There’s a saying I’ve heard all my life: If momma ain’t happy, ain’t nobody happy. I can remember my mom getting in a funk from time to time when I was a kid . . . sure enough, I felt down and unsettled myself any time she wasn’t happy and content.
Lately, I’ve come to realize that my influence on our family isn’t limited to whether I’m happy or sad or mad. My attitude in general and how I’m spending my time is a barometer of the atmosphere in my house.
Sometimes our days are not exactly pleasant (and that’s probably putting it mildly). Instead of the peaceful atmosphere I hope for, there is bickering, arguing, yelling, and anger coming from everyone.
When it’s time to have school, the kids holler and complain and every lesson is filled with attempts to delay, fussing, and even tears. When it’s time to eat a meal, the kids can’t stand the food and don’t want to sit at the table while the adults are irritated and eat in a virtual silence.
The house is a mess. No one can ever find their shoes or clean socks to wear. The kids say it’s all Mom’s fault that they don’t have clean pants because she doesn’t do the laundry, but Mom says it’s their fault because their dirty clothes are all over the floor instead of in the clothes hamper.
Sound familiar? Please tell me I’m not the only one.
Things are different lately, though. Calmer. More peaceful. More pleasant with room to play, work, and move around. Much less bickering and almost no yelling. (Hey, nobody’s perfect.)
What’s changed? Me. What I’m doing. Where I’m putting my efforts and time.
I made a daily cleaning checklist, which everyone in the family has been so good to work from everyday. I can walk through my bedroom without stepping on blankets, and I can go into the kitchen to cook without having to wash pots and pans first. I can see the living room floor!
It had to start with me, though. I made the checklist with everyone’s names on it, but it was my own consistent effort to complete my cleaning tasks each day that motivated the rest of the family to do their part also.
With the kitchen clean, we’re now sitting down to eat together everyday. (Maybe that’s normal for some families, but it’s been a very rare occasion for mine.) It’s a little funny and very sweet how much my kids love having all of us sit at the table to eat together.
I’ve known that it was important to them for a long time, but I kept putting off making a real effort toward family mealtimes. When I worked 40 hours a week, it was easy (and even necessary) to eat breakfast, lunch, and dinner in front of the computer while the rest of the family ate in the kitchen. I had to work, after all. Even when I wasn’t working, though, the kitchen table was never clean enough for all five of us to sit there.
Now, my seven-year-old gets lots of happiness from setting the table with placemats and cloth napkins. It blesses his heart, and that blesses my heart.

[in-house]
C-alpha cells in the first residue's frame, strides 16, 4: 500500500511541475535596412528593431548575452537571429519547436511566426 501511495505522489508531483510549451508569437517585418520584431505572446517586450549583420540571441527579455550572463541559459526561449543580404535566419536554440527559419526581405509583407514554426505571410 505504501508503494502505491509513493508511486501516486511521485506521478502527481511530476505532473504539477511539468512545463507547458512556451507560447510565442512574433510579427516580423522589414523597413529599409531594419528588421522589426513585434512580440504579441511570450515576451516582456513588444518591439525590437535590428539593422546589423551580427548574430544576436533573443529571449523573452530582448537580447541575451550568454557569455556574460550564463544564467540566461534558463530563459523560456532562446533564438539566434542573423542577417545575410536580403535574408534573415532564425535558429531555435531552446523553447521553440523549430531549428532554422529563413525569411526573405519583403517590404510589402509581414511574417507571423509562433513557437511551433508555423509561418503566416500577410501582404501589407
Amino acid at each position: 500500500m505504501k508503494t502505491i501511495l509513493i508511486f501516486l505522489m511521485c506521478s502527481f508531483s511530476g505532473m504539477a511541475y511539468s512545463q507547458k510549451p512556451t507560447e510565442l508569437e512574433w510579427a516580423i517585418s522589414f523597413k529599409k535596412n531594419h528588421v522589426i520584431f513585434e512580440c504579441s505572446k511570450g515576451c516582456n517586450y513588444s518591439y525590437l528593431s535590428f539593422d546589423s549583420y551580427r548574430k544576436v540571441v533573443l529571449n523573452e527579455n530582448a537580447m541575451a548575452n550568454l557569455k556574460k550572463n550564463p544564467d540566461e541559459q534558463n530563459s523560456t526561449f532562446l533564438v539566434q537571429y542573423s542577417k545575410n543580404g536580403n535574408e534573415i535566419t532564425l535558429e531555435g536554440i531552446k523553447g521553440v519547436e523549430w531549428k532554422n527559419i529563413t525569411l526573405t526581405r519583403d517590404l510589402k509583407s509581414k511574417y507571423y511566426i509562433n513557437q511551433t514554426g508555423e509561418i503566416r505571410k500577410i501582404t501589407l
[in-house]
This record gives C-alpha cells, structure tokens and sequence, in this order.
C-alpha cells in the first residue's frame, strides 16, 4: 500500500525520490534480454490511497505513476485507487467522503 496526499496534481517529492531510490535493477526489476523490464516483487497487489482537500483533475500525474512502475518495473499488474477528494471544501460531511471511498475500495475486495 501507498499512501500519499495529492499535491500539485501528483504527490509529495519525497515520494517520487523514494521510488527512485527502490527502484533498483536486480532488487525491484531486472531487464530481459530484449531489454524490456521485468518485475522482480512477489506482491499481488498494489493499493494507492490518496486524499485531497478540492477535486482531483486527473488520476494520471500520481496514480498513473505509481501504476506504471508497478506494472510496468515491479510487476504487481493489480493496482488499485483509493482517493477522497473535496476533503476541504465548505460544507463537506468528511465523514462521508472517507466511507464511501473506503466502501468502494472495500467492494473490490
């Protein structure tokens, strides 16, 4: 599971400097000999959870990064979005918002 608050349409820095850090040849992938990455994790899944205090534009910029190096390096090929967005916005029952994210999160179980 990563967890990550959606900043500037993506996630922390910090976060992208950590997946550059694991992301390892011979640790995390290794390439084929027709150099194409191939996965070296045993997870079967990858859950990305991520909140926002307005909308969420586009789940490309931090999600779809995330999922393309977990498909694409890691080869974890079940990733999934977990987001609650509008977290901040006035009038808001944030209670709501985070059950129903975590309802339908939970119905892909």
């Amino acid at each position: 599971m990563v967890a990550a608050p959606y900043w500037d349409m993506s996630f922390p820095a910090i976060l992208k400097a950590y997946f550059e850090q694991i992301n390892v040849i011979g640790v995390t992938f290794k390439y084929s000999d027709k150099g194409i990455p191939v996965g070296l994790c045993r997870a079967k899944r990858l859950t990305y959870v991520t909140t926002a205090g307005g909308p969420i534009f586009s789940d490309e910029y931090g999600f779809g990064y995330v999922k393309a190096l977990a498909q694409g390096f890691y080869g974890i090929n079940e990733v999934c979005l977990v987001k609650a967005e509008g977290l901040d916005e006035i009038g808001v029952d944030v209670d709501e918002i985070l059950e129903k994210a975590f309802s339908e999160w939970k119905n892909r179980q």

I’ve also discovered that my preparation or lack thereof has a direct effect on whether our homeschool day runs smoothly or is fraught with difficulties. If I lay out books and papers the night before, we’re ready to start lessons after breakfast the next day. The kids can see the books I’ve laid out, so they know what to expect.
If I check my email first thing, though, I almost invariably end up spending an hour or more on the computer. That often makes breakfast later than it should be and always pushes back the time we start school. While I’m writing emails and checking social media accounts, the kids are playing the Battle of Hastings in our hallway … and they do not like it when I tell them to quit. The day just goes downhill from there.
Again, it’s me. What I do or don’t do has such a strong effect on the entire household. If I
lead serve with a gracious motive, the family falls in line with grace and pleasantness.
I’m not trying to put blame on Mom’s shoulders for bad days, stressful times, or anything negative that’s going on in the house. I know that there are so many circumstances that can affect us. I also know that seasons of life change and that our household might not seem so peaceful and pleasant next week as it does this week.
But I also know that as a mom, my influence on my family is great. It’s my hope and prayer to make choices each day that influence my family for good. The result is so much more enjoyable.
Cindy and her husband, Jon, live in beautiful West Virginia with their three sons – Nick, age 11, James, age 7, and Robert, age 4. They homeschool with a relaxed, eclectic style and enjoy reading great books together as a family, geocaching, and visiting historic and scenic places. Along with teaching Sunday School, knitting, and baking, Cindy loves geography and is the author of Expedition Earth: My Passport to the World. Visit her blog at Fenced in Family.